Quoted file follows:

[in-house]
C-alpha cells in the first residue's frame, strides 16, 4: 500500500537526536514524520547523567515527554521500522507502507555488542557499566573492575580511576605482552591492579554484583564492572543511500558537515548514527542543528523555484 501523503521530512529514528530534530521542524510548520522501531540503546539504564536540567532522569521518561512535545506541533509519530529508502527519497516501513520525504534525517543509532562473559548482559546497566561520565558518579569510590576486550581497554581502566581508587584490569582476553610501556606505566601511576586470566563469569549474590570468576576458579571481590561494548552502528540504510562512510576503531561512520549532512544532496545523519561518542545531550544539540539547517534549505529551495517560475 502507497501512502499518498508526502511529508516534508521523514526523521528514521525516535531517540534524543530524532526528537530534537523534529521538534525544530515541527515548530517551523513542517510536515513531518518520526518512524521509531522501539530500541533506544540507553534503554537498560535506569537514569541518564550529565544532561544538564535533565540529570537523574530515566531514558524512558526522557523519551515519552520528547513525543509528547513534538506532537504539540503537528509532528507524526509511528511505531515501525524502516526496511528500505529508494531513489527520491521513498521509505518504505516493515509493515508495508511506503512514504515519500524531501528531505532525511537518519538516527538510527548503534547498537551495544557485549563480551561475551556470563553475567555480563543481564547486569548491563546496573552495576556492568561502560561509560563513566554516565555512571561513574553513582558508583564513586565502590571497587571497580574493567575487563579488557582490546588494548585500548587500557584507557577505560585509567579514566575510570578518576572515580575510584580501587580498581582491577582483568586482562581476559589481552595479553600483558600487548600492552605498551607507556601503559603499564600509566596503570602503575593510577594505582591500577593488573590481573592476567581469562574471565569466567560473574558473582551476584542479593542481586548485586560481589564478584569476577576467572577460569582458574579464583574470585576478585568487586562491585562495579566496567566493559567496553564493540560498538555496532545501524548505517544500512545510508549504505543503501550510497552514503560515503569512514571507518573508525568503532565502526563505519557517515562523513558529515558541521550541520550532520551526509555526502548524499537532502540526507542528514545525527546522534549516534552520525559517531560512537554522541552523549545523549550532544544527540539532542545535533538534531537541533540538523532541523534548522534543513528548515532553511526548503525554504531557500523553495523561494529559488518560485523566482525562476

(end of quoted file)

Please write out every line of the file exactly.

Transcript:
[in-house]
C-alpha cells in the first residue's frame, strides 16, 4: 500500500537526536514524520547523567515527554521500522507502507555488542557499566573492575580511576605482552591492579554484583564492572543511500558537515548514527542543528523555484 501523503521530512529514528530534530521542524510548520522501531540503546539504564536540567532522569521518561512535545506541533509519530529508502527519497516501513520525504534525517543509532562473559548482559546497566561520565558518579569510590576486550581497554581502566581508587584490569582476553610501556606505566601511576586470566563469569549474590570468576576458579571481590561494548552502528540504510562512510576503531561512520549532512544532496545523519561518542545531550544539540539547517534549505529551495517560475 502507497501512502499518498508526502511529508516534508521523514526523521528514521525516535531517540534524543530524532526528537530534537523534529521538534525544530515541527515548530517551523513542517510536515513531518518520526518512524521509531522501539530500541533506544540507553534503554537498560535506569537514569541518564550529565544532561544538564535533565540529570537523574530515566531514558524512558526522557523519551515519552520528547513525543509528547513534538506532537504539540503537528509532528507524526509511528511505531515501525524502516526496511528500505529508494531513489527520491521513498521509505518504505516493515509493515508495508511506503512514504515519500524531501528531505532525511537518519538516527538510527548503534547498537551495544557485549563480551561475551556470563553475567555480563543481564547486569548491563546496573552495576556492568561502560561509560563513566554516565555512571561513574553513582558508583564513586565502590571497587571497580574493567575487563579488557582490546588494548585500548587500557584507557577505560585509567579514566575510570578518576572515580575510584580501587580498581582491577582483568586482562581476559589481552595479553600483558600487548600492552605498551607507556601503559603499564600509566596503570602503575593510577594505582591500577593488573590481573592476567581469562574471565569466567560473574558473582551476584542479593542481586548485586560481589564478584569476577576467572577460569582458574579464583574470585576478585568487586562491585562495579566496567566493559567496553564493540560498538555496532545501524548505517544500512545510508549504505543503501550510497552514503560515503569512514571507518573508525568503532565502526563505519557517515562523513558529515558541521550541520550532520551526509555526502548524499537532502540526507542528514545525527546522534549516534552520525559517531560512537554522541552523549545523549550532544544527540539532542545535533538534531537541533540538523532541523534548522534543513528548515532553511526548503525554504531557500523553495523561494529559488518560485523566482525562476